You also need to consider what you hope to achieve by losing excess weight. It is important for you to accept that weight loss may not solve all your problems. It may make you feel better and more confident, will certainly improve some aspects of your health, but it is unlikely to help a failing relationship or make you more popular. However, the health benefits are worth any effort and lifestyle changes you may have to make.

Slimming diets

If your diet does not provide you with enough calories for all your energy needs, your body will start to use up excess fat as an energy source. Therefore, you should begin to lose weight if you make changes to your diet to include fewer calories than before. Publications that list the calorie content of a variety of foods, both natural and processed, are widely available, and this information can also be found on the labels of most packaged food (see Understanding food labels). A good starting point for most people is to try to reduce their daily calorie intake by about 500 calories. This can be achieved by cutting down on high-fat foods, such as cakes, pastries, cheese, and fried dishes, and replacing them with healthy, low-calorie foods, such as fruit, vegetables, and grilled dishes.

If your normal diet already consists mainly of low-calorie foods, you simply need to cut down on the quantity of food you eat. The best type of slimming diet is one that is low in calories but balanced so that you stay well nourished (see Healthy eating).

Alcohol contains no healthy nutrients and is high in calories. It is therefore advisable to reduce your alcohol consumption as much as possible when you are trying to lose weight.

Rapid weight-loss plans (see Fad diets) and fasting to lose weight should be avoided. They can damage your health by depriving your body of the range of nutrients it needs to function well. Such plans do not produce sustainable weight loss or encourage sensible, healthy eating habits.


Exercising to lose weight need not be strenuous, but it does have to be regular. Sustained regular exercise raises your basal metabolic rate (BMR), the rate at which your body uses energy to maintain basic processes such as breathing, digestion, and the heartbeat. If your BMR rises, you use up more calories (see Exercise and health) and will lose weight if you also follow a calorie-controlled diet. Exercise tones and builds muscles, which weigh more than fat. Therefore, as you become fitter, you may find that the scales initially register a few more kilograms, although you will not actually be any fatter. Exercise can also stimulate your appetite; you must resist eating more than your new diet allows. As you become older, your metabolism slows down, and therefore your body uses up fewer calories. It is important to remain as active as possible to prevent the gradual weight gain that is common among older people.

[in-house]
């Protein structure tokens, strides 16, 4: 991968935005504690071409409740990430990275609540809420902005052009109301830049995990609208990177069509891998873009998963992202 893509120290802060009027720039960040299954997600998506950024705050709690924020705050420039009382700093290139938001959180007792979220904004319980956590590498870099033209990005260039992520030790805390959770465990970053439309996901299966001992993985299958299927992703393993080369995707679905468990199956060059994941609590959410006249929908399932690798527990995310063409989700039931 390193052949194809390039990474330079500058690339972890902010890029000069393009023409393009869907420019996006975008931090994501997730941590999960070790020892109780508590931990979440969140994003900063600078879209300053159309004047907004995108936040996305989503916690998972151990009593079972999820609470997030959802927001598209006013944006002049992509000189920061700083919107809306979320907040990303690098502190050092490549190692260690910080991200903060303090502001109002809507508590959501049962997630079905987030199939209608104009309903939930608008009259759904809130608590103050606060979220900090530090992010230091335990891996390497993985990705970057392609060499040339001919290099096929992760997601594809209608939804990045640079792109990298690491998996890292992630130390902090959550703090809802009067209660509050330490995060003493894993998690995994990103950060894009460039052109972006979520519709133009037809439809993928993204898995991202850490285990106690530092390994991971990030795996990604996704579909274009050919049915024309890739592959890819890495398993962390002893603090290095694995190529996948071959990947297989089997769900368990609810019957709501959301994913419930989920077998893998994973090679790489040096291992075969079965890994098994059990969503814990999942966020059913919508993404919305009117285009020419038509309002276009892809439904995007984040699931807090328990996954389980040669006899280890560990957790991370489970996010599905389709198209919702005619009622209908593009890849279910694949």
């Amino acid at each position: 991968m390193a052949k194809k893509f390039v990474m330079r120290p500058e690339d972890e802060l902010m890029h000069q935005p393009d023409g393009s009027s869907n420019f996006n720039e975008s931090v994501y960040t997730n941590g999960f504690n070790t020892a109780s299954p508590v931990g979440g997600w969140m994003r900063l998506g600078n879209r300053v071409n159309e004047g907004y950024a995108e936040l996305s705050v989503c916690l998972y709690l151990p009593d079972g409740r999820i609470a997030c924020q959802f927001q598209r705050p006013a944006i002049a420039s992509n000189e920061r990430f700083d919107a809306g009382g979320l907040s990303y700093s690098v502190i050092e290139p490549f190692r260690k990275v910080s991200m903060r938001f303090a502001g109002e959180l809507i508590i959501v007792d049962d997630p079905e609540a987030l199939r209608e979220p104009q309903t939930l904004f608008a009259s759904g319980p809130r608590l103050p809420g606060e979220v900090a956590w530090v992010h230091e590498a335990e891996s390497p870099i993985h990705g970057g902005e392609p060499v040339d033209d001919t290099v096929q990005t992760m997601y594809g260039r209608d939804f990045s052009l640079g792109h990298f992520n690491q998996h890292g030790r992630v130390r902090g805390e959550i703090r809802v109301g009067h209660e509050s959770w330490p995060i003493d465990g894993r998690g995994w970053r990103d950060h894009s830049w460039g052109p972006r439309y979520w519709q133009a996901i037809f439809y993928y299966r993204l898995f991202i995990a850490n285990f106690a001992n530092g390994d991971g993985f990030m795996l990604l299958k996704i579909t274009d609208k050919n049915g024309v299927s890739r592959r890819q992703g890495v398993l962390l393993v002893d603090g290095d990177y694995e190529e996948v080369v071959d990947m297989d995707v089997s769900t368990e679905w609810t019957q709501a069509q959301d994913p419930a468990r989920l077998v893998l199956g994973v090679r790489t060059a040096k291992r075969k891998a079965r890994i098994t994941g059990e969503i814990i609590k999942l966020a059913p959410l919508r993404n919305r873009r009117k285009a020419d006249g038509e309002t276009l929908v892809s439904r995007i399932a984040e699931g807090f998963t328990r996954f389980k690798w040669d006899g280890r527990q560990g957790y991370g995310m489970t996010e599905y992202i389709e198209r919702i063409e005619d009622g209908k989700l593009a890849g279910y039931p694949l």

Drugs and surgery

Weight-reducing drugs are usually recommended only for people who are obese and for whom exercise and diet alone has not helped, especially if they also have other risk factors to health, such as diabetes mellitus and/or high blood pressure. Weight-reducing drugs are always used in conjunction with diet and exercise and should not be taken long term.

Certain drugs for weight loss are available over the counter, such as bulking agents and orlistat (Xenical). Bulking agents, such as methyl cellulose, make you feel full but may cause bloating and flatulence. Orlistat inhibits the absorption of fat in the intestine; possible side effects include headaches, flatulence, an urgent need to defecate, an oily discharge from the rectum, and liquid or oily faeces.

Generally, surgical procedures for weight loss, such as gastric banding, are considered only as a last resort and only for people who are extremely obese.

Gaining weight

Many people think that being underweight is not a health risk. It can be just as unhealthy as being overweight and requires careful treatment. If your BMI is 18.4 or less and if you have other symptoms, such as excessive tiredness and an inability to keep warm, you should see your doctor to exclude an underlying condition that requires treatment.

It is important to gain weight sensibly to build up muscle and bone and achieve a healthy level of body fat. Although fatty and fast foods are high in calories, you should avoid eating large quantities to gain weight because of their unhealthy effects, such as causing high blood pressure and increasing risk of heart disease. Put on weight slowly by eating a healthy, balanced diet. Several small, nutritious meals each day provide a better supply of energy than one or two large meals.

Regular exercise helps to build muscles, increases strength, and may also improve your appetite. You should start slowly, especially if you tire easily, and build up the amount you do gradually.

Assessment: Are you a Healthy Weight?

From the 2010 revision of the Complete Home Medical Guide © Dorling Kindersley Limited.

The subjects, conditions and treatments covered in this encyclopaedia are for information only and may not be covered by your insurance product should you make a claim.